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Trying to work out typical salary based on turnover

(9 Posts)
RedHelenB Thu 22-Nov-12 19:15:58

I think it is right if he is taking around 40,000 pounds salary considering he has two other children to provide for.

MoreBeta Thu 22-Nov-12 10:30:15

Newsagents have been particularly badly hit - especially by large supermarkets opening up small in town 'Metro' stores and selling newspapers and sweets and convenience goods.

In our town 4 newsagents have closed on the high street in the last 3 months. That said the only true way to see the profit is to get him to reveal his accounts and tax returns and I dont know how far CSA/courts will go to get that information revealed or what percentage of that income/profit would be reagrded as a fair and rightful allocation to you.

Ahardyfool Thu 22-Nov-12 10:17:08

Thanks, it is indeed a small shop/newsagent.

Property value of circa £700 000, and, as I say part residential. I don't know what the mortgage repayment is but I think around £1000 a month to cover both commercial and private living accommodation. However, unsure of footfall and only vague on utility payments and all rather too much like guesswork to try and arrive at an actual figure.

Historically he has never drawn a salary as such, but obviously there is an open pot there after business costs and tax.

I seem to recall him having tax bills of around £25 000 - which I think was quarterly.

I'm totally unsure of pre-tax figures as the time when I was familiar with all this was when he was dissolving partnership with ex wife and her tax was bound up with all this - for her was 2nd 'job'.

I'm pretty sure he will be in a position to take at least £60 000 pa.

Do the CSA look at previous 3 years books? Only, he has the ability to take cash from the business and I would think heftily reduce his apparent income if he wanted to do so as of now, whereas the last 3 years accounts would give a truer picture.

MoreBeta Thu 22-Nov-12 10:03:07

It depends on the business. A £250k turnover business prducing a pretax profit before the downturn could very easily have seen its profits drop to £25k or less in the current climate. What kind of business is it? The net pre-tax margins on say a consultancy business would be around 75% of turnover but on a shop or restaurant they might be only 5%.

Did he pay personal income tax on the £50 - 70k he took out or was that his income after tax? The only real way to see this is to look at the accounts and tax returns for his business and himself. There are just too many unknown variables here.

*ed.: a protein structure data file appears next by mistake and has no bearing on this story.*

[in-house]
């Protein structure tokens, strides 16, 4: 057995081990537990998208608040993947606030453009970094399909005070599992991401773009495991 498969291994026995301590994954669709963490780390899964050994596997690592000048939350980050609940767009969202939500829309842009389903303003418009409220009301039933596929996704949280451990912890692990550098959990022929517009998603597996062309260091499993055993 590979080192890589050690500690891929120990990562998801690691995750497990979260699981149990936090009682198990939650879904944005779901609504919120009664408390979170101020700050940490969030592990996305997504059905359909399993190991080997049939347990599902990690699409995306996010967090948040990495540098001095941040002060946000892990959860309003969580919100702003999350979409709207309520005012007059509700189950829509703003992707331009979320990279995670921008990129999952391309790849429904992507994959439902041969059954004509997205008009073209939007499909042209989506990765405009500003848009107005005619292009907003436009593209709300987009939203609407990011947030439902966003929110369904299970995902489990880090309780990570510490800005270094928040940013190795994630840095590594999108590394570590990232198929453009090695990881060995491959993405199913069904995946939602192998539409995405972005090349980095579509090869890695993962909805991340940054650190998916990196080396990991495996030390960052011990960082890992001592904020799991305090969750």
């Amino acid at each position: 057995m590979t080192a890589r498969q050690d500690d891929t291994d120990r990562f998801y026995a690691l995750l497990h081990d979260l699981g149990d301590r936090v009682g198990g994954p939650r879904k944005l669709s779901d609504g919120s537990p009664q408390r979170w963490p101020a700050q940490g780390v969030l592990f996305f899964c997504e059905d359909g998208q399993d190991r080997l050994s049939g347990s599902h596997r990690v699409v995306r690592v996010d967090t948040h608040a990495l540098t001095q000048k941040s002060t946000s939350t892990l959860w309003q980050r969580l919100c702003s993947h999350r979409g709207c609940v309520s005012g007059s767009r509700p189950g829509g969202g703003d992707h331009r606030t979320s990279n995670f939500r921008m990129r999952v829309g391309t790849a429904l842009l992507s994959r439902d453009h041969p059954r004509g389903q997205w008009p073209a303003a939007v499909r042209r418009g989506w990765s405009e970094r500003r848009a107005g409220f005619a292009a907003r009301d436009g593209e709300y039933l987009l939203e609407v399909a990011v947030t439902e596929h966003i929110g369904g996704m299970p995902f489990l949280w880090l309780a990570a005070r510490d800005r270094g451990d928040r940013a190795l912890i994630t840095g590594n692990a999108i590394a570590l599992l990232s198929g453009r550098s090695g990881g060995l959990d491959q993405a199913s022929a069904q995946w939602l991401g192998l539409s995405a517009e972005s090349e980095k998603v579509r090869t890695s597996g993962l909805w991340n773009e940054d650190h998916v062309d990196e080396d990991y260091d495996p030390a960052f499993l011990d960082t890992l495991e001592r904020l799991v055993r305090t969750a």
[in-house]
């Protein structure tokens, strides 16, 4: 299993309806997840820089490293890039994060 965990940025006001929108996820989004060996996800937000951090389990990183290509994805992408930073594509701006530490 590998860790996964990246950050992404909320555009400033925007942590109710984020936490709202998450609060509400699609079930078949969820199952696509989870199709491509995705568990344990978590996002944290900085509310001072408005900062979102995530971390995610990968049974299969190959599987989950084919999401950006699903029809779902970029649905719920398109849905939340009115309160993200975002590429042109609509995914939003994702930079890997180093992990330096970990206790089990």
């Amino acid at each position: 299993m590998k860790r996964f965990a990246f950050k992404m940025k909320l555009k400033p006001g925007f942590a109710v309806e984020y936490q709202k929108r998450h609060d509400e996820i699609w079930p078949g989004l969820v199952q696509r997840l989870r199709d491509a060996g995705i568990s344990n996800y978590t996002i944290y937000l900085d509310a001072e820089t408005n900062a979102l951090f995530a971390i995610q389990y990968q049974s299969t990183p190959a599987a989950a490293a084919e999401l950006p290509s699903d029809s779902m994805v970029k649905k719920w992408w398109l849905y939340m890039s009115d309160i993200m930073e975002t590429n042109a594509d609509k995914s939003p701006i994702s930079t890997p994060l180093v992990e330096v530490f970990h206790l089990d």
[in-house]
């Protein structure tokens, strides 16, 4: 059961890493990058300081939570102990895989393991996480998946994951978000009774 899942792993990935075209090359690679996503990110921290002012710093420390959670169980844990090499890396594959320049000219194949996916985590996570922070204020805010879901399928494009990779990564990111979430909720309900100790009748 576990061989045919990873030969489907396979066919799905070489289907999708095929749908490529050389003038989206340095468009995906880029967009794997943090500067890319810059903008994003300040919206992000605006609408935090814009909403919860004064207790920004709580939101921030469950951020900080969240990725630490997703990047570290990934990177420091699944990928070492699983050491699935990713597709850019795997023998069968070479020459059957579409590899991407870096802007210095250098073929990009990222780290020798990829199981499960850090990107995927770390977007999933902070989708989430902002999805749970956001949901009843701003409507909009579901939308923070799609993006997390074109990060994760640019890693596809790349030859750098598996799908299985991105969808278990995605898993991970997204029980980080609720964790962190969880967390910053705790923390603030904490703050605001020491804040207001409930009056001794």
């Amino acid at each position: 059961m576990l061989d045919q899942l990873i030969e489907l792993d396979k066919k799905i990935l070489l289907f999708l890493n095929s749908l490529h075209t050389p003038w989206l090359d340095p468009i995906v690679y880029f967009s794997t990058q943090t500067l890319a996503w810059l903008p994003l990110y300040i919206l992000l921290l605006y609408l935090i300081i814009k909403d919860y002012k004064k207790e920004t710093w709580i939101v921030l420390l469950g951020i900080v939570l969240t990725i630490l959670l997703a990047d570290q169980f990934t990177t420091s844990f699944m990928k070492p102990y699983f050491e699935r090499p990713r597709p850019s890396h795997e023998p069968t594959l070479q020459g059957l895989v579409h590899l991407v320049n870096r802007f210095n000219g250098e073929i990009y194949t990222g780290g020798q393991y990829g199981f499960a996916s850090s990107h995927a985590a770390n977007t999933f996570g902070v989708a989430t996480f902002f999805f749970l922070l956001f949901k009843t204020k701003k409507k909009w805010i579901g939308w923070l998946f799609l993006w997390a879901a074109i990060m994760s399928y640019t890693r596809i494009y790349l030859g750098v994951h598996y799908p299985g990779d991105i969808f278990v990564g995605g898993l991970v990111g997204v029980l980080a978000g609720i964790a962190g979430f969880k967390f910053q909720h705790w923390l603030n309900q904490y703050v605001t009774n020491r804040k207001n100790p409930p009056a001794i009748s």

Ahardyfool Thu 22-Nov-12 09:53:37

You're right. The only additional financial detail I have is the margin he achieves.

This is for one child only, but he does make a payment each month to his ex wife for their two children which was part of maintenance agreement through divorce rather than a separate child maintenance arrangement via CSA.

I'm trying to ascertain whether this is a fair amount, as if it is I will accept it. However, based on what he used to take out of the business it doesn't seem fair at all.

He is pretty well off to be honest, and yet doesn't pay for DD's additional needs (she has a condition that benefits from activities such as swimming, riding, yoga, etc. that I cannot afford to pay for alone).

I have offered to take the £300 as basic payment and to agree on extra activities which he will pay for so he can appease his sense of 'giving money to the ex'.

mumblechum1 Thu 22-Nov-12 07:25:09

Red Helen's right. There are plenty of companies with big turnovers which make an annual loss, and some little ones with few overheads which produce a good income.

You're going to have to see 3 years accounts to get an idea of what would be appropriate.

RedHelenB Thu 22-Nov-12 07:23:20

300 pounds for how many children?

RedHelenB Thu 22-Nov-12 07:22:45

It's the gross & net profit figures that you need you could have billion pound turnover & still not make a profit.

Ahardyfool Wed 21-Nov-12 20:33:16

I'm trying to work out what my ex partner's salary might reasonably be based on business (retail) turnover of approx. £250 000 pa.

In the past he took anywhere between £50 000 and £70 000.

This is for a small retail business with one member of staff (officially hmm) only - paid min wage.

Property is owned and part dwelling part business but no rental fee against business.

I should add that he has suggested maintenance of £300 monthly which I suspect is laughable, but I could be wrong.

Any thoughts would be appreciated.


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